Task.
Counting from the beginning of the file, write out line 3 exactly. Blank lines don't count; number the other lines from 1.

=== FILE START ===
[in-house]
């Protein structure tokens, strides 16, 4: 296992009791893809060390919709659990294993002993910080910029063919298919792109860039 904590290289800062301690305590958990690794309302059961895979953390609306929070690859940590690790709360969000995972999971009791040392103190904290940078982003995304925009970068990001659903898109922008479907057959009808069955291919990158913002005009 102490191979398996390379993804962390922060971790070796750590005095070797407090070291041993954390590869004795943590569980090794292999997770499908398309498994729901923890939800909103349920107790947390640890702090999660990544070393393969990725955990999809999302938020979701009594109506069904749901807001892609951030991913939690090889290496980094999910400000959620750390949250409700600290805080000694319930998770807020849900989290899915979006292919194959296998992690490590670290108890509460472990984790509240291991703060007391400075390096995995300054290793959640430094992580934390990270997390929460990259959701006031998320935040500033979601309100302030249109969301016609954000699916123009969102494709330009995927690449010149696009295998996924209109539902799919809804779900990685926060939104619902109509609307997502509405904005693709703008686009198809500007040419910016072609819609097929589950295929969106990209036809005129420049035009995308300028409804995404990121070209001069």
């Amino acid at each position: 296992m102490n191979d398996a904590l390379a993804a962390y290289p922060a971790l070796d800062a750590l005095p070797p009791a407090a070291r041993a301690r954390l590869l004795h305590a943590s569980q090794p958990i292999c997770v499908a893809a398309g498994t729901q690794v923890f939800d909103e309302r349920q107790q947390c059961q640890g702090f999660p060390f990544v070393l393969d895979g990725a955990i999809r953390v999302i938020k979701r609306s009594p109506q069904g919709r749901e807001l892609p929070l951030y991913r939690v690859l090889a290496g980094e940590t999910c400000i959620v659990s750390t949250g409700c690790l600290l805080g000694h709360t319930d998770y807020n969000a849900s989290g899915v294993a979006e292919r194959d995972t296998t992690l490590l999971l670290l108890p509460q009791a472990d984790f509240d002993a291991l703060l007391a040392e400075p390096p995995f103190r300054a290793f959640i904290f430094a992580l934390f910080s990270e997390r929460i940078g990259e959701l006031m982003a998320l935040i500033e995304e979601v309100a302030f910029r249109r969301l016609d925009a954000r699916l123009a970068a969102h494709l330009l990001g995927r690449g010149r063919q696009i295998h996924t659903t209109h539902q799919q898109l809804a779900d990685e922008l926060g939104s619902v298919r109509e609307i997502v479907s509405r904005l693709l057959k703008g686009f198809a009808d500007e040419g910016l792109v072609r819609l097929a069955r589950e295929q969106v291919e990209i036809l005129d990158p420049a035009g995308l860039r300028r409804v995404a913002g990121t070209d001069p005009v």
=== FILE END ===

């Amino acid at each position: 296992m102490n191979d398996a904590l390379a993804a962390y290289p922060a971790l070796d800062a750590l005095p070797p009791a407090a070291r041993a301690r954390l590869l004795h305590a943590s569980q090794p958990i292999c997770v499908a893809a398309g498994t729901q690794v923890f939800d909103e309302r349920q107790q947390c059961q640890g702090f999660p060390f990544v070393l393969d895979g990725a955990i999809r953390v999302i938020k979701r609306s009594p109506q069904g919709r749901e807001l892609p929070l951030y991913r939690v690859l090889a290496g980094e940590t999910c400000i959620v659990s750390t949250g409700c690790l600290l805080g000694h709360t319930d998770y807020n969000a849900s989290g899915v294993a979006e292919r194959d995972t296998t992690l490590l999971l670290l108890p509460q009791a472990d984790f509240d002993a291991l703060l007391a040392e400075p390096p995995f103190r300054a290793f959640i904290f430094a992580l934390f910080s990270e997390r929460i940078g990259e959701l006031m982003a998320l935040i500033e995304e979601v309100a302030f910029r249109r969301l016609d925009a954000r699916l123009a970068a969102h494709l330009l990001g995927r690449g010149r063919q696009i295998h996924t659903t209109h539902q799919q898109l809804a779900d990685e922008l926060g939104s619902v298919r109509e609307i997502v479907s509405r904005l693709l057959k703008g686009f198809a009808d500007e040419g910016l792109v072609r819609l097929a069955r589950e295929q969106v291919e990209i036809l005129d990158p420049a035009g995308l860039r300028r409804v995404a913002g990121t070209d001069p005009v």